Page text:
mead cohen berger shevtsova garfinkle michta grygiel blankenhorn
Washington's Malaysia Malaise
Malaysia Tilts Toward China

Malaysia will buy ten navy vessels from China in the country’s first major defense deal with China. All signs suggest that the deal is not politically neutral. Rather, Malaysia is rebuking the U.S. for DOJ lawsuits on Malaysian money laundering, while thanking China for standing by Malaysia. Reuters:

Malaysia could buy up to 10 of the littoral mission ships at a cost of approximately 300 million ringgit ($71.43 million) each, said Lam Choong Wah, senior fellow at REFSA, a Malaysia research institute. […]

“The truth is we could have bought these from a number of countries. But China is the only country that has provided political support for Malaysia during the 1MDB scandal. This is payback for that political support.”

The “political support” in question is the $2.3 billion deal where China agreed to purchase assets of the troubled Malaysian state fund 1MDB. The 1MDB fund was the center of scandal when investigations turned up that it had misappropriated $3.5 billion—much of it ending up in the pockets of Malaysian Prime Minister Najib Razak, according to U.S. Department of Justice lawsuits filed in July.

The DOJ lawsuits have strained U.S.-Malaysian relations, while China has seized its opportunity to play the “good neighbor” role. The Malaysia episode is a textbook example of Chinese diplomacy, combining a non-judgmental stance toward the internal affairs of other countries with a charm offensive and robust investment. When Malaysia was rocked by international scandal and economic turmoil over 1MDB, China offered Malaysia a lifeline. Now, Malaysia is beginning to repay the favor.

China made a similar play in the Philippines, helping to sponsor President Duterte’s drug crackdown even as the U.S. condemned it. That gambit cannot fully explain Duterte’s dramatic pivot to China, but it certainly sweetened the deal for him.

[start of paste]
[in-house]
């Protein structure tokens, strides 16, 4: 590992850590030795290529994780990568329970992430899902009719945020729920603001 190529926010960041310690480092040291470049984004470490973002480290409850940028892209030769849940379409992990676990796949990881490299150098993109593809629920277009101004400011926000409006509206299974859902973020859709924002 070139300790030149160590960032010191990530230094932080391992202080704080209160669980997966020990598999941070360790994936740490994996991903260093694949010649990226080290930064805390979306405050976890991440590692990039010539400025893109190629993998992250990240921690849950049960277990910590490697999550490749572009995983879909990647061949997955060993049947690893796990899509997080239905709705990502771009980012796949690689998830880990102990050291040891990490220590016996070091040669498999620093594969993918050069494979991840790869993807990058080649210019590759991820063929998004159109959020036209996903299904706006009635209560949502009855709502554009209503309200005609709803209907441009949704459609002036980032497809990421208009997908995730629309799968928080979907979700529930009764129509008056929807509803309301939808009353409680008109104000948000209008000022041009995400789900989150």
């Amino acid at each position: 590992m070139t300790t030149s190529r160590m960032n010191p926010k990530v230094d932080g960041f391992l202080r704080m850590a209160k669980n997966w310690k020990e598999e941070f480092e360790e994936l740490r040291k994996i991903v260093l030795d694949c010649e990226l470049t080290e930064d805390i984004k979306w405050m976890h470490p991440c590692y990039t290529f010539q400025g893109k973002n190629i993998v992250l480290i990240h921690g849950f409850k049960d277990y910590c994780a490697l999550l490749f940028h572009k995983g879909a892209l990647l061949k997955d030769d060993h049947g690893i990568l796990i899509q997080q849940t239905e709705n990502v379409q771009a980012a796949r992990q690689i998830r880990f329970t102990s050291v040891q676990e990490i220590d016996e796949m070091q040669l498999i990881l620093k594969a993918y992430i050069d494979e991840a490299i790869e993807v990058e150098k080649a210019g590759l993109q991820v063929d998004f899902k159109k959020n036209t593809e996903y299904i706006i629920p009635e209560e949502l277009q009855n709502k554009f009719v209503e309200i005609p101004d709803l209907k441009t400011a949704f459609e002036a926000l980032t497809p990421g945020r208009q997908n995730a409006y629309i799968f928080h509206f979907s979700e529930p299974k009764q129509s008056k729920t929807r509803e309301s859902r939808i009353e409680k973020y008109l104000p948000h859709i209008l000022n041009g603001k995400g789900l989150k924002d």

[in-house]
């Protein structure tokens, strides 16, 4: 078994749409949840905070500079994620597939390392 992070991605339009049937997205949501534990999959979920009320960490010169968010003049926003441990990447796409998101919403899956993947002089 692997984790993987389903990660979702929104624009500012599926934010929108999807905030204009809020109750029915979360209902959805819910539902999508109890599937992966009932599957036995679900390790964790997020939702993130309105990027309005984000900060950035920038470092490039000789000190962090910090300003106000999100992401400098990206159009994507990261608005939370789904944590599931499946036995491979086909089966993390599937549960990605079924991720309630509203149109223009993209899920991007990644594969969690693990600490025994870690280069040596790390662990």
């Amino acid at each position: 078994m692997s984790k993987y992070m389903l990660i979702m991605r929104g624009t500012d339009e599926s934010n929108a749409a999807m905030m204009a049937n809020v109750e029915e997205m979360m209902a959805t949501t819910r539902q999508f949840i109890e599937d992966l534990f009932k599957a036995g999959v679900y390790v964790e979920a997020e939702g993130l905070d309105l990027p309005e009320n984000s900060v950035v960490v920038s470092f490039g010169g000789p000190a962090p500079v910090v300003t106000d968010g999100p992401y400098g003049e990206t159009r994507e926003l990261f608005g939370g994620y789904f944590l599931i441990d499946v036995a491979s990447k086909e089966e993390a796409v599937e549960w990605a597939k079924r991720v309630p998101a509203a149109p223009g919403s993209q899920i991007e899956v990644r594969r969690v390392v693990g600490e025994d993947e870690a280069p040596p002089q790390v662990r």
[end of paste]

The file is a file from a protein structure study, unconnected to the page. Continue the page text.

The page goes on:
Malaysia’s leadership seems to be tilting Beijing’s way as well, albeit more subtly. Last week, Malaysia scrapped a project to develop an amphibious corps alongside U.S. Marines. Next week, Najib is travelling to Beijing with a delegation of business leaders, carrying promises to bring China-Malaysia ties to “new highs.” The trip is likely to bring even more Chinese investment into Malaysia, while Washington watches with unease.

Features Icon
Features
show comments
  • Observe&Report

    One corrupt regime helping out another. Go figure.

    • Dhako

      That is a sore loser argument, who self-preeningly hop on bogus moral high-horse, when he has been outsmarted by the newest kid in the block. Also, spare us the glib talk about corruption, given the fact that in America they even legalized a corrupt politics in the form of campaign contribution, as Wikileaks have shown us about the affairs of Madame Clinton’s brazen pay-to-play money-hoarding enterprise at the Clinton foundation. So, if I were you I would go easy on the casting stones on others when you know for a fact the stinking corrupt politics of the US at this juncture of time.

      • Observe&Report

        Nice try. According to Transparency International’s corruption perception index (with 1st place being least corrupt and last place most corrupt), the United States ranks 16th, Malaysia ranks 54th, and China ranks 83rd.

        https://www.transparency.org/cpi2015/#results-table

        So spare me the whataboutery.

        • J Enigma32

          A US Deep State puppet (transparency international) says it, it must be true!

      • J Enigma32

        The PM of Malaysia is a lot cleaner than the dirty US Dept of (in)Justice.

© The American Interest LLC 2005-2016 About Us Masthead Submissions Advertise Customer Service